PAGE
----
When health care experts talk about the supply of nurses nationwide, they usually warn of a shortfall if more young people don’t go into the profession. But here in West Virginia, “there is a nursing shortage. It’s not coming, it’s here,” said Ron Moore, vice president and chief nursing officer for Charleston Area Medical Center.
Nursing shortages are forcing West Virginia hospitals to close beds, hire traveling nurses at great expense to fill the gap, and possibly provide sub-optimal care to patients.
“There is a direct correlation -- looking at different studies that have been published -- between the number of nurses and patient mortality, meaning the number of patients who die within a hospital system or while they’re in the hospital receiving care,” said Dr. Melody Wilkinson, a Charleston native who directs the family nurse practitioner program at Georgetown University.
Resons for the Shortages
Wilkinson said there are three main reasons for the shortage:
- Baby boomers are retiring
- Not as many young people are going into the profession
- Those who teach nursing are seriously underpaid.
“There’s a significant income disparity between the earning potential of an advanced practice nurse (comparable to a nurse practitioner) in clinical practice and a faculty member,” she said.
In West Virginia, nurse practitioners earn an average of around $93,000 a year while nursing faculty members with graduate degrees earn about $59,000, which is barely higher than floor nurses with a bachelor’s degree earn.
“Unless you really have a passion and a desire to be a nurse educator, we don’t see people migrating to that field, because of the pay,” Moore said.
Moore said without qualified nursing faculty to teach the people who might want to be in a nursing program, states like West Virginia aren’t going to be able graduate enough nurses to meet the needs of its aging population.
Nursing Graduation Rates
In 2016, the American Association of Colleges of Nursing published a report on U.S. nursing graduation rates.
“The AACN estimated that annually we may see up to 64,000 qualified applicants who are unable to be accepted into schools of nursing for various reasons, but the primary reason is an inadequate nurse faculty workforce,” said Wilkinson. “So there’s simply not the capacity to educate those qualified applicants to help them graduate to become nurses.”
It’s not clear exactly how acute the nursing shortage problem is in West Virginia, because there is no mandate with a penalty requiring hospitals to report the data.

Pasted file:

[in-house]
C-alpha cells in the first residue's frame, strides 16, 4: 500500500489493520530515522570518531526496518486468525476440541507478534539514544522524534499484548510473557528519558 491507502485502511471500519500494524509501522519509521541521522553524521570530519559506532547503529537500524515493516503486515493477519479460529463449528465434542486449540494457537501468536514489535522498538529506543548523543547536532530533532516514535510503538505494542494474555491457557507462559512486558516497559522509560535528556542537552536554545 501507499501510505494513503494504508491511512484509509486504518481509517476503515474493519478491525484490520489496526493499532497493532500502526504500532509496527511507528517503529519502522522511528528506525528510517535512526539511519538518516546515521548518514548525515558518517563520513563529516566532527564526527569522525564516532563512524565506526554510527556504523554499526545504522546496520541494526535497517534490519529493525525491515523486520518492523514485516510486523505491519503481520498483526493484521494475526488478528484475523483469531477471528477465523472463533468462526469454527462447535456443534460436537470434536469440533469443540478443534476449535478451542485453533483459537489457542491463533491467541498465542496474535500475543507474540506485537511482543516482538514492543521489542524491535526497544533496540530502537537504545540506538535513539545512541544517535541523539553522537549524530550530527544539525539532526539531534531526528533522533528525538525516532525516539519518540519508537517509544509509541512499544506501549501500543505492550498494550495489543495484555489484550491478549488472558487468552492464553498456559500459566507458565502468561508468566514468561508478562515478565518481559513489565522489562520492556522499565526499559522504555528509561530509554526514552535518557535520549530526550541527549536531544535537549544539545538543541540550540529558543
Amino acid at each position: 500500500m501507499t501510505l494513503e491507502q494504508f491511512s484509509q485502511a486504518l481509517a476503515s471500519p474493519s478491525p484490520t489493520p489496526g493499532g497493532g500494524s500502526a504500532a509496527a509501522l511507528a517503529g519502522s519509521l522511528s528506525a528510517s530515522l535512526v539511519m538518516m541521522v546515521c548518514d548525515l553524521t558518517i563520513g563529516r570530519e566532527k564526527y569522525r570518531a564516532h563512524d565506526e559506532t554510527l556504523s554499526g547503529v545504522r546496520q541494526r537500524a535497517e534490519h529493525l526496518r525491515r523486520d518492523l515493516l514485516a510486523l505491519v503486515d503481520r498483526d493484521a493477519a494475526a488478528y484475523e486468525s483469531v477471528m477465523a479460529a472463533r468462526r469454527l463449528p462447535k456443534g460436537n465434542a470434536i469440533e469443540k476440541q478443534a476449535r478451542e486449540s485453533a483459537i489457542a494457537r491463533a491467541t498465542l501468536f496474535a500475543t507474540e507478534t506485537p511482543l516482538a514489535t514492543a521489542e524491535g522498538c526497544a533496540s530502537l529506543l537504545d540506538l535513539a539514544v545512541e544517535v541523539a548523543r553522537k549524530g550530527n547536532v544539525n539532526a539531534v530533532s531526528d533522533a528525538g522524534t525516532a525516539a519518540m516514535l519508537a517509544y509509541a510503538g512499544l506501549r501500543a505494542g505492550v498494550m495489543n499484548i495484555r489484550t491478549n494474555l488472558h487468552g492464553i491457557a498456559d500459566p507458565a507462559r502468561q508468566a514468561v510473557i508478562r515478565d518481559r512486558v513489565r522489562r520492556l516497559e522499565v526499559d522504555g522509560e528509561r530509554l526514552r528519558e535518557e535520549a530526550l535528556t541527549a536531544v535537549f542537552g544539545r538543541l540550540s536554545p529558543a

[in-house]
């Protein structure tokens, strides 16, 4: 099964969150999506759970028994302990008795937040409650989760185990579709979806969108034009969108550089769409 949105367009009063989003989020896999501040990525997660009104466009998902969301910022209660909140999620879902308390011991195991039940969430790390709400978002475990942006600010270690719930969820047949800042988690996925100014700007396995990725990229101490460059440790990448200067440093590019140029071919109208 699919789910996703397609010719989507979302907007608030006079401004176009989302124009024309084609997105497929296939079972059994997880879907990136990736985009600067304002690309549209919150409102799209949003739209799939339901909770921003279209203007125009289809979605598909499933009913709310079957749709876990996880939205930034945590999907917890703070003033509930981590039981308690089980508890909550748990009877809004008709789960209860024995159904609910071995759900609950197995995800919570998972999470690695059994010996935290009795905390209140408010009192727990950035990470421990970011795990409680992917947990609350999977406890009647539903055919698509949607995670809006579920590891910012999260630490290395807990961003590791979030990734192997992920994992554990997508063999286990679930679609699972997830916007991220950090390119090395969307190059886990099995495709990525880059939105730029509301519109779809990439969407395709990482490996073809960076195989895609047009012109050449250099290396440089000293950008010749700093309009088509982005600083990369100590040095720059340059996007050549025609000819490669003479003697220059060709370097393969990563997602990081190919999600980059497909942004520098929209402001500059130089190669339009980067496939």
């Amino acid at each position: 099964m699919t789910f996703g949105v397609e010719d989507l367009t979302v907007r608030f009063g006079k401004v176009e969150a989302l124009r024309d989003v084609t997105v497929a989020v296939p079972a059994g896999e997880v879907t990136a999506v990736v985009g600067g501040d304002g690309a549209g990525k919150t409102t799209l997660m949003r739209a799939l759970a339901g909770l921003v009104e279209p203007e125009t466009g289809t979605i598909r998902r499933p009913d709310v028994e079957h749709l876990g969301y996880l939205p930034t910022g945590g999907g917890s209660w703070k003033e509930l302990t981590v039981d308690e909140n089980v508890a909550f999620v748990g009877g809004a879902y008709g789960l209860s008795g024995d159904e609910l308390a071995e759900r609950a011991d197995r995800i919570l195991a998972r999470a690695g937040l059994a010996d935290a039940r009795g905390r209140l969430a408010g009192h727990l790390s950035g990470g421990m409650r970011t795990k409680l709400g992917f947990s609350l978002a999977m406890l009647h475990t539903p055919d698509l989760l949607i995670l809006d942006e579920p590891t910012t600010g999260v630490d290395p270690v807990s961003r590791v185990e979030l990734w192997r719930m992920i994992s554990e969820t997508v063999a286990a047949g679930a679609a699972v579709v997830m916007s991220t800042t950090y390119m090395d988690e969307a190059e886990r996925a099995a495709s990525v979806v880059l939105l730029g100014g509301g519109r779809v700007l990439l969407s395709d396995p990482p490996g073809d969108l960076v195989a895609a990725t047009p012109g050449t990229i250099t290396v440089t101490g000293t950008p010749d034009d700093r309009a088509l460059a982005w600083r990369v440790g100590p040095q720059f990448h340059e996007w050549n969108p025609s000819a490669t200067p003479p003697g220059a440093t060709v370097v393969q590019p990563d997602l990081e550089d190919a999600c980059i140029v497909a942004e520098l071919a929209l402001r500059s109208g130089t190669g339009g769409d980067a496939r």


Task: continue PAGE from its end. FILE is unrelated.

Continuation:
And national data may be inaccurate. Toni Dichiaccho, president of the West Virginia Nurses Association, said a recent federal report made the assumption when they began data collection in 2012 that the current supply of nurses equaled the demand. But in 2012, West Virginia was likely already short.
“And then they also made the assumption that all nurses trained in West Virginia would stay in West Virginia, which as a West Virginia resident, we all know, is a big jump,” said Dichiaccho.
Ron Moore said part of the reason it’s a big jump is not because nurses don’t want to work in West Virginia hospitals, but rather because the economy doesn’t support spouses.
“(Female) nurses who are already in the profession--we’ve lost significant number of those nurses because of their husbands not being able to have employment in West Virginia,” said Moore. “So they’ve had to leave the state in order to gain employment.”
They key word here is husbands -- despite the nursing shortage and bad economic situation of West Virginia, the nursing profession is still hugely dominated by women.
But nursing programs are trying innovative strategies to try and bring more people into the profession. Wilkinson, for instance, talked about new online nursing programs - but these only work if the state fully has access to broadband, which West Virginia does not.
And Moore detailed a new “junior nursing academy” CAMC launched this year to get middle school students interested in the profession. But even if these students get interested in nursing and decide to pursue the profession down the road, will there be a spot for them in a training program? Maybe, or or maybe not.
Until the earnings of nursing professors approach those of other nurses with advanced degrees, the shortage is unlikely to improve.
Appalachia Health News is a project of West Virginia Public Broadcasting, with support from the Benedum Foundation, Charleston Area Medical Center and WVU Medicine.